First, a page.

Even though I am nowhere near the age for middle grade stories, I enjoy them and this one was particularly good. The fact that the children were studying this era in school and couldn’t imagine how people were living and then were transported there is very educational—yet done in a fun way—A lot of interesting historical facts came through in a way that entertains and would have a younger reader on the edge of their seat worried about the two protagonists and how they would solve their problems as well as how they would be able to get back to their own time period.

The only thing I would have liked to be added to the story would be an epilogue of the children finding the friends they made in the 21st century when the friends were elderly. That would have been a fun ending. Overall, I was happy with the story and would recommend it to the middle grade age group as a history lesson full of interesting reading that will hold their interest.

The Romanovs- Simon Sebag Montefiore- A Review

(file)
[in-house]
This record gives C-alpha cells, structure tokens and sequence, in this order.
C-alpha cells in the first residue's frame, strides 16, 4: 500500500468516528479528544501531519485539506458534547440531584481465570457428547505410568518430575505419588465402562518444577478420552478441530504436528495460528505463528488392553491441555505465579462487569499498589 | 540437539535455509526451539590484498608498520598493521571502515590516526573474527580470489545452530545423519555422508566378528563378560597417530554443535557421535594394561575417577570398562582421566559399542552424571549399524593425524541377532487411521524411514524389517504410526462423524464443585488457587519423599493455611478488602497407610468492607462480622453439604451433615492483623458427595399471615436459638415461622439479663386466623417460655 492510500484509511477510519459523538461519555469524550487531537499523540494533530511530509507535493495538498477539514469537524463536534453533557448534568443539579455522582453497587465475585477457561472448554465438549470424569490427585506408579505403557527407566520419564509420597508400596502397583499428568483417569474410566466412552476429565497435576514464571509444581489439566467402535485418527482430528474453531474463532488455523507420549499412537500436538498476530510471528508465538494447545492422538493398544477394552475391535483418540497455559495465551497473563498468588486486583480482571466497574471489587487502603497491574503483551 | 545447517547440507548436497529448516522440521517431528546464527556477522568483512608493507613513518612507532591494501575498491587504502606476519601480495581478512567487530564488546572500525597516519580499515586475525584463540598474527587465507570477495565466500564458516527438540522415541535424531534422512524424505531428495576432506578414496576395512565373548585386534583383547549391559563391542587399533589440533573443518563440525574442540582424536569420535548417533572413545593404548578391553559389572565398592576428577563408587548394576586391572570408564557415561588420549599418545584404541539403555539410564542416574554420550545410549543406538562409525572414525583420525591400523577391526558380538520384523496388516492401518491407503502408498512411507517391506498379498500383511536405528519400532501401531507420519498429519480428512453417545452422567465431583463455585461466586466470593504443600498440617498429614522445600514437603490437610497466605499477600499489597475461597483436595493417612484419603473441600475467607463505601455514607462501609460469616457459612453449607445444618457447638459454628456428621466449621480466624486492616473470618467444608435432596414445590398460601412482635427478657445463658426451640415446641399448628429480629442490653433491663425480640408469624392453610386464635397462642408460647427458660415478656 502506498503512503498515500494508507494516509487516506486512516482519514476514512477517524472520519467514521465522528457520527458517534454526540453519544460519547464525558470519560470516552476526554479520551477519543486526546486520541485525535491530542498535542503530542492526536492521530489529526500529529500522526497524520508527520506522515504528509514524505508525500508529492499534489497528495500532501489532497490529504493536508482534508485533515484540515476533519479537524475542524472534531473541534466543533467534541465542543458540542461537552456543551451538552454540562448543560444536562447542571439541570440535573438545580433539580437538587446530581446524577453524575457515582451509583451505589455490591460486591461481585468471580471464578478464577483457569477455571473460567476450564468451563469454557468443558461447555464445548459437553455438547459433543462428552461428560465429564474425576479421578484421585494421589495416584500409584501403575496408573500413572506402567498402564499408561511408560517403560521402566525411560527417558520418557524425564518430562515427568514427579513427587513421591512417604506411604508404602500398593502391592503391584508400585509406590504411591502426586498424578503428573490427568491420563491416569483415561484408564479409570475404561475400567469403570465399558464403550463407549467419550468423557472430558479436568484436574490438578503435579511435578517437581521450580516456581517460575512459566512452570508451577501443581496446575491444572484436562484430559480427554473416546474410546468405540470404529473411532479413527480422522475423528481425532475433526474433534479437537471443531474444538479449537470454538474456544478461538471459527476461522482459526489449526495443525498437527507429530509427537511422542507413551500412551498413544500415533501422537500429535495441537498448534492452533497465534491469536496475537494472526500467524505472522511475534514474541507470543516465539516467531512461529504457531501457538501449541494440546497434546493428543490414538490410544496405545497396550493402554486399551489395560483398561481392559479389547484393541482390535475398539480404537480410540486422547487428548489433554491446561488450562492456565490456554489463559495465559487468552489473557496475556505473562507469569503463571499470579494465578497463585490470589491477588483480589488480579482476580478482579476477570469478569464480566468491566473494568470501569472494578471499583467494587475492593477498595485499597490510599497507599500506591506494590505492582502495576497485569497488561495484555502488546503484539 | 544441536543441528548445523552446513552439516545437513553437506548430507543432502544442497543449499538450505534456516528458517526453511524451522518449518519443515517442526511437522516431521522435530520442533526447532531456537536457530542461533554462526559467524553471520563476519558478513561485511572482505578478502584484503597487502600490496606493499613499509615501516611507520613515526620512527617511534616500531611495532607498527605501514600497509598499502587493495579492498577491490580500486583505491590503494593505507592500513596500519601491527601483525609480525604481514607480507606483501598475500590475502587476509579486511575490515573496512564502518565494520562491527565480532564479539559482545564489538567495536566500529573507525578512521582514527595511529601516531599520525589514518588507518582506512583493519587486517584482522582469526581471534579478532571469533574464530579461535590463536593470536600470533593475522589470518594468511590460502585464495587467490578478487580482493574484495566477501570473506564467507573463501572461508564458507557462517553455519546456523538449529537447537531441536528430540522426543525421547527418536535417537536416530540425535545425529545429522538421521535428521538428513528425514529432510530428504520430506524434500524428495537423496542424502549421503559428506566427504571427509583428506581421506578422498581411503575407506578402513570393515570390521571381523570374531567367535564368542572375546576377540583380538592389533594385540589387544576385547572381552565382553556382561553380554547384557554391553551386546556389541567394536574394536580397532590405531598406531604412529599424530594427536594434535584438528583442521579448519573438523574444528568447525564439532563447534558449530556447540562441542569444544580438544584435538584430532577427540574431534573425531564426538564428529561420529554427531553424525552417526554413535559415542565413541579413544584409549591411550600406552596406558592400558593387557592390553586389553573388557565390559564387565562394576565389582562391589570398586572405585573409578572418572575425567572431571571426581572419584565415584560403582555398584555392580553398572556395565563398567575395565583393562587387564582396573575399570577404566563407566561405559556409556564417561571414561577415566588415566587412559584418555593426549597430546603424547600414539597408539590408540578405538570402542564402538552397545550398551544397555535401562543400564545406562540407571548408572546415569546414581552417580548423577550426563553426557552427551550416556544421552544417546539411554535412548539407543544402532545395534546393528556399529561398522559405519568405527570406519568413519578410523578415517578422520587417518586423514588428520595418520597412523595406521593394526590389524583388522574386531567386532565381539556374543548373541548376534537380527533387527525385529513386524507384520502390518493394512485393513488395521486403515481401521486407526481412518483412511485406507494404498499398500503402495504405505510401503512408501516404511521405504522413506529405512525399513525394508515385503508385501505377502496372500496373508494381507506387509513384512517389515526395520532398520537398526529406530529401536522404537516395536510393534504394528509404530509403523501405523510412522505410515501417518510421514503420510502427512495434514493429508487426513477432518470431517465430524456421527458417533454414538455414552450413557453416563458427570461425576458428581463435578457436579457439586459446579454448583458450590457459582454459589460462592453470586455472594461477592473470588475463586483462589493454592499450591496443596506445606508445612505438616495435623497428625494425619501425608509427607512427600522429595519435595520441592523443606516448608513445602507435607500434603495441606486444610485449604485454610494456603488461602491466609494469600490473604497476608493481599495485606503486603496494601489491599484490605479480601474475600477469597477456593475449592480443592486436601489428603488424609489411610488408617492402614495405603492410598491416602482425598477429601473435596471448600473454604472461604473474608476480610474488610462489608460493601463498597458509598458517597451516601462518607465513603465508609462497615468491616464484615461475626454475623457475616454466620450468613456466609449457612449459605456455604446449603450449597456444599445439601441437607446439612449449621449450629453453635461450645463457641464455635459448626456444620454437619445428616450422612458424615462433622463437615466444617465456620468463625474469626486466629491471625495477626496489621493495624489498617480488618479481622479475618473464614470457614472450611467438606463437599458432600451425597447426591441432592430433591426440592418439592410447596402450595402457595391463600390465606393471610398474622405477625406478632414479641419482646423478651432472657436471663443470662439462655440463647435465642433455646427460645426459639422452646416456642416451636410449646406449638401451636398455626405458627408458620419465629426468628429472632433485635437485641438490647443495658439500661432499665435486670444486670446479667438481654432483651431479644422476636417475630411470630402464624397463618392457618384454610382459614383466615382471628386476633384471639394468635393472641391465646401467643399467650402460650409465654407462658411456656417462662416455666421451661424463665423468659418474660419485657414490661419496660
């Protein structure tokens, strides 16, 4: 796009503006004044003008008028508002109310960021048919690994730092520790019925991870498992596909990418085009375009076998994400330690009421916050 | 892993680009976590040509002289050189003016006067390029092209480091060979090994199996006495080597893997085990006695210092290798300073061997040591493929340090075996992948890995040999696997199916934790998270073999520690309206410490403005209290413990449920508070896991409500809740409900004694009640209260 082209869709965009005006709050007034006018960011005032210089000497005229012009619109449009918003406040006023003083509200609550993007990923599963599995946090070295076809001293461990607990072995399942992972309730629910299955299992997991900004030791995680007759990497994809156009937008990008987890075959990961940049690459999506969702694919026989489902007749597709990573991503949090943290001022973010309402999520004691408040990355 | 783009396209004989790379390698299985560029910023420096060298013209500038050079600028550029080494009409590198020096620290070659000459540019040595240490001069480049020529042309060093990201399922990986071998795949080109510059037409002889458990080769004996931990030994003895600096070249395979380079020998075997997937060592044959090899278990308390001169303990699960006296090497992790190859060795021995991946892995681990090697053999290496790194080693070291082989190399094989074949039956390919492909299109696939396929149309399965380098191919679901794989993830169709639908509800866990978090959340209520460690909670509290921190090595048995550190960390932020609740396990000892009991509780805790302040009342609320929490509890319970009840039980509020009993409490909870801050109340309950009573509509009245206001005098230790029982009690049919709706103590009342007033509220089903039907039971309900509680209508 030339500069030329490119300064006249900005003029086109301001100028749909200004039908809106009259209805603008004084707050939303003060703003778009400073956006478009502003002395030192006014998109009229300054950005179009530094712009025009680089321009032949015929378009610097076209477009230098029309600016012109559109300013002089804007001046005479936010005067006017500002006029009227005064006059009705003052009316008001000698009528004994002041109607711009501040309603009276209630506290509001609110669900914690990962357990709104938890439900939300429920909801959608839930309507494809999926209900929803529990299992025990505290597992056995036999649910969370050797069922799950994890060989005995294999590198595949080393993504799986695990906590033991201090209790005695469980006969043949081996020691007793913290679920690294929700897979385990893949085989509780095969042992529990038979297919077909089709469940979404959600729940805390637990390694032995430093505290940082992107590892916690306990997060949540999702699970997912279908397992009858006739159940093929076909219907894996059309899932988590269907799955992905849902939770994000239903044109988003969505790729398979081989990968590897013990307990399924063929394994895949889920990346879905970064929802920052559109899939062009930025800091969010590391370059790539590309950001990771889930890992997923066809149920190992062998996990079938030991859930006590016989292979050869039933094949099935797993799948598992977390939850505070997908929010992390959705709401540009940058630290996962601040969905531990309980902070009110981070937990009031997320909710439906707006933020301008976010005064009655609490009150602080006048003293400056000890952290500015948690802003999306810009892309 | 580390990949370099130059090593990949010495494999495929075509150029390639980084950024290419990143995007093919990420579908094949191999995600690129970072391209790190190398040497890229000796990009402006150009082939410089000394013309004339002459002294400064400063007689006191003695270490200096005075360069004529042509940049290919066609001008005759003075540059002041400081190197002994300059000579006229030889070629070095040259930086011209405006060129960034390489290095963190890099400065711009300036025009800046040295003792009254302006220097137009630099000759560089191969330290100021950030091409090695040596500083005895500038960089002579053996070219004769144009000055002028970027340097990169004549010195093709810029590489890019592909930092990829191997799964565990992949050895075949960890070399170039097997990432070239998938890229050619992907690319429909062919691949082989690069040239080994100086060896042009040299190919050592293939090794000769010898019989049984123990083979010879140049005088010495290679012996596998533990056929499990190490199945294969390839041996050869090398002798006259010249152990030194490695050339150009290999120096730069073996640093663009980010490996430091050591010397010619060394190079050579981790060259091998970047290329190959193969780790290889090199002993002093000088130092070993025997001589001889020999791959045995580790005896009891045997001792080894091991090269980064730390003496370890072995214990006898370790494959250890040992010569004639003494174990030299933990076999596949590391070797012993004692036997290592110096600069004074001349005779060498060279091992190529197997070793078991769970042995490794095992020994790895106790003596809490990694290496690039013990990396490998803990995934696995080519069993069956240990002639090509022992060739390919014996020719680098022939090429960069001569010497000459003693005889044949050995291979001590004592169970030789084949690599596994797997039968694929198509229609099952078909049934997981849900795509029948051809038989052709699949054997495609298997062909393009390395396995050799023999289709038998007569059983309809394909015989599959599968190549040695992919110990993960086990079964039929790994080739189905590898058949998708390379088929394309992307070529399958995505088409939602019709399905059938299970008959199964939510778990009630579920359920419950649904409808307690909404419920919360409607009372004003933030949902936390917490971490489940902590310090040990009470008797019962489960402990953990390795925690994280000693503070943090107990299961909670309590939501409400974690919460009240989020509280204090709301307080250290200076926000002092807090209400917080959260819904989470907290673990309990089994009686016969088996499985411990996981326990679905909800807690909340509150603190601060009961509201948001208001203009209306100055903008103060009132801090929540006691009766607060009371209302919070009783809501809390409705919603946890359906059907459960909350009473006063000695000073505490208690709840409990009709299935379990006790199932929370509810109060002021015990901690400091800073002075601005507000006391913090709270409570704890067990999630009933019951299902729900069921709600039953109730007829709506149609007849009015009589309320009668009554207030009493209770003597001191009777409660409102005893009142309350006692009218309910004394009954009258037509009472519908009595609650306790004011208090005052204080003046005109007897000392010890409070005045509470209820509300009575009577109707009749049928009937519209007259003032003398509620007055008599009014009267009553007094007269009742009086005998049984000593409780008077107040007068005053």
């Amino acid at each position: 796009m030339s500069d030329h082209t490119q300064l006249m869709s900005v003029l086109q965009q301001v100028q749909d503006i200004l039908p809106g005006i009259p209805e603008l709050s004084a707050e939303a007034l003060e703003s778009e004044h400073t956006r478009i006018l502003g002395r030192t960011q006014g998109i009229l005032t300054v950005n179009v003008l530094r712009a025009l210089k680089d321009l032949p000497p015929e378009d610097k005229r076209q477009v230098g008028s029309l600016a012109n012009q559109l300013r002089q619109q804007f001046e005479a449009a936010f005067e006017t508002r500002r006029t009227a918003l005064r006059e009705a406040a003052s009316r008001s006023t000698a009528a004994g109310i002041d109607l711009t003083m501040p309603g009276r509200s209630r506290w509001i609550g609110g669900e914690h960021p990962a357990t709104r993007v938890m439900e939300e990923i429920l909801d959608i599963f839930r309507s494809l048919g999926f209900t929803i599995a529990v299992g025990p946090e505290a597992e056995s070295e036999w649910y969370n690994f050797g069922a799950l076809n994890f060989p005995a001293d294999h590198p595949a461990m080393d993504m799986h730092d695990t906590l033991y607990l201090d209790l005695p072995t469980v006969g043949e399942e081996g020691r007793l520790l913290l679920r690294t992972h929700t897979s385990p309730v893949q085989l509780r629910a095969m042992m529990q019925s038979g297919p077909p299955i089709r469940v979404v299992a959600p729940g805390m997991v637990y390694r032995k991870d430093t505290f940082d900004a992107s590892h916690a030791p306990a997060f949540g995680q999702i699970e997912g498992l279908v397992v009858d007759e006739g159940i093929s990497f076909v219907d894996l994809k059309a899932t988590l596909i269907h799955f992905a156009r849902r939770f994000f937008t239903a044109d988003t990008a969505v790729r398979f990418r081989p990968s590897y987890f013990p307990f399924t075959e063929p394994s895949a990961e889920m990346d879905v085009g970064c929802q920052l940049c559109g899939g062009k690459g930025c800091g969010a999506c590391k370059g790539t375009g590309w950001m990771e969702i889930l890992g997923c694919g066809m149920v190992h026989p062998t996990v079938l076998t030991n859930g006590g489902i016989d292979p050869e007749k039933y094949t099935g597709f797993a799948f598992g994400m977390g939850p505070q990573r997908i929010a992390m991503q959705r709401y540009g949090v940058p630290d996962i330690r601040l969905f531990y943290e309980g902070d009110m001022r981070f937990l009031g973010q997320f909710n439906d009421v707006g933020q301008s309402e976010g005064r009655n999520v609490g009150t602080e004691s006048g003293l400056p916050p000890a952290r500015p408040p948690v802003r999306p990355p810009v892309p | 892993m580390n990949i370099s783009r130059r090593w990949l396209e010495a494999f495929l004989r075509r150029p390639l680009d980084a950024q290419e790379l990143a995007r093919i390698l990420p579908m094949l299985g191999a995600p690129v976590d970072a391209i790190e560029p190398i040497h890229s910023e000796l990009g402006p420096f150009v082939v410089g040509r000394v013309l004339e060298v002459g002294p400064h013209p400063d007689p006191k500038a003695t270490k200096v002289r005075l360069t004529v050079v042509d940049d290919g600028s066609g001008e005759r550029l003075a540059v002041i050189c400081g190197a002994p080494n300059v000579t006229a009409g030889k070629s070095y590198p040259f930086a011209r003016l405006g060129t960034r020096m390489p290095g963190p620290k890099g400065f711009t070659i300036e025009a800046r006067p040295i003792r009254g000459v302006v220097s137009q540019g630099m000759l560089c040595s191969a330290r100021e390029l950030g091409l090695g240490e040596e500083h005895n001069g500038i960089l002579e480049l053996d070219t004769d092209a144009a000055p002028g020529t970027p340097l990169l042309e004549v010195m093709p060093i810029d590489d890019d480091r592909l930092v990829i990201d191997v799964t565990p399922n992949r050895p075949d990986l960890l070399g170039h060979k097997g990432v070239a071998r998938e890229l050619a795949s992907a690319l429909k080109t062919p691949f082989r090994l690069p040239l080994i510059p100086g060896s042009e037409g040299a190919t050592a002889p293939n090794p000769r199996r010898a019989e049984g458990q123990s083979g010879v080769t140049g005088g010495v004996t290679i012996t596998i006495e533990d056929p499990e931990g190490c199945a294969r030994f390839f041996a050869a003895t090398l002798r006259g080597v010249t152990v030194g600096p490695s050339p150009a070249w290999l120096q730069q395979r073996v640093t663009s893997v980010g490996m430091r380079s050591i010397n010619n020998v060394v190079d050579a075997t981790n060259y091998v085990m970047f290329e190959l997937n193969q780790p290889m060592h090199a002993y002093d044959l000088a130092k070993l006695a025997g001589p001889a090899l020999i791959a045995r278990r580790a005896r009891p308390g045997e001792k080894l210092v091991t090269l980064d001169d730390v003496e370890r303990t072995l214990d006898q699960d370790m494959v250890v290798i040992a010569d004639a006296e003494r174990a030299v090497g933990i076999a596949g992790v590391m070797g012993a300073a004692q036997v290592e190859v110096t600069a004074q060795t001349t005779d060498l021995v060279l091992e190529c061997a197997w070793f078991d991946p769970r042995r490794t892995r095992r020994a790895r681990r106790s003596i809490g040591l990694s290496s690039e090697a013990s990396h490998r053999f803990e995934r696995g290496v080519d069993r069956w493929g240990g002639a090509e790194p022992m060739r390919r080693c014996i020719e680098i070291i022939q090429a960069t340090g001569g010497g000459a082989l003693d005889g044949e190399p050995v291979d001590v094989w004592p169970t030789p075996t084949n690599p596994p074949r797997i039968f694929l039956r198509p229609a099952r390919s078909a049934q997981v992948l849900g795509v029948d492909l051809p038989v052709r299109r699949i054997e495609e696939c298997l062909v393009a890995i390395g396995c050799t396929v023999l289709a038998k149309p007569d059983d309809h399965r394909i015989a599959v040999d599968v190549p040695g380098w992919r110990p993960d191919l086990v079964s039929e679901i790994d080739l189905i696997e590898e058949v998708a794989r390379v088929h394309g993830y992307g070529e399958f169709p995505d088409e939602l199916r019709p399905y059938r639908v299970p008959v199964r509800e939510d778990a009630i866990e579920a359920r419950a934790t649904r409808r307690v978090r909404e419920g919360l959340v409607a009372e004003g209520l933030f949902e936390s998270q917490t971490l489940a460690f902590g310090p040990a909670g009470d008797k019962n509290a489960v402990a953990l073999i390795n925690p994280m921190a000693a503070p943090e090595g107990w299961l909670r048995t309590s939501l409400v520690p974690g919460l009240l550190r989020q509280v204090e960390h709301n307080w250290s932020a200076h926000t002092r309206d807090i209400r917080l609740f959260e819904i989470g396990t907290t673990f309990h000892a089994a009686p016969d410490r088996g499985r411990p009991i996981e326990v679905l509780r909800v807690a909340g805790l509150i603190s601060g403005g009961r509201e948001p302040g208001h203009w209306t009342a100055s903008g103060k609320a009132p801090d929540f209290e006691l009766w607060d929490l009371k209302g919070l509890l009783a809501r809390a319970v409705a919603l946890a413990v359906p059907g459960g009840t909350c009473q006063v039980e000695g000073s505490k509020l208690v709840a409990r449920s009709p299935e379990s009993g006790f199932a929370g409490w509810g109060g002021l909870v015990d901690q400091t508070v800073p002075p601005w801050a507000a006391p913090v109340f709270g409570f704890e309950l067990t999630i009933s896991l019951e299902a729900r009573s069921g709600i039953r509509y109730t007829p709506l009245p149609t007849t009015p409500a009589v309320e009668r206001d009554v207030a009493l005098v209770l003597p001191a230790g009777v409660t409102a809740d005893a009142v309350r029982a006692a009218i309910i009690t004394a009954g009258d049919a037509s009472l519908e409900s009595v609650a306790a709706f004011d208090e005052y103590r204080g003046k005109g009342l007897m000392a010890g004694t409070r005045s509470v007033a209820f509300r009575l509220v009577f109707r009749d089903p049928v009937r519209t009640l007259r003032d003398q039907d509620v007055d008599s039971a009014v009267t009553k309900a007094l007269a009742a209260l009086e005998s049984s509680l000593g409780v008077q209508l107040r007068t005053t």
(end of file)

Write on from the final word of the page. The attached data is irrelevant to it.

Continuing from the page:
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The author clearly is a scholar and spent a massive amount of time researching this book. It definitely shows in the prose that he’s made a complete study of the Romanov tsars and their world. Where I had issues was the densely written text that made the book tedious to read as well as the seemingly endless details about various battles and generals. The over-descriptive passages regarding clothing and various peripheral members of society also bogged down the text. I learned some things about the tsars that I didn’t know—especially some of the brutality that seems to have been glossed over in other texts that this author had no qualms about going into great detail over. Some of the descriptions in early reigns were particularly disturbing although they did paint a picture of a society that makes one wonder about the people of that particular era. Brutal death and bloody streets seemed to be the norm and it was viscerally brought home that those were terrible days to live in.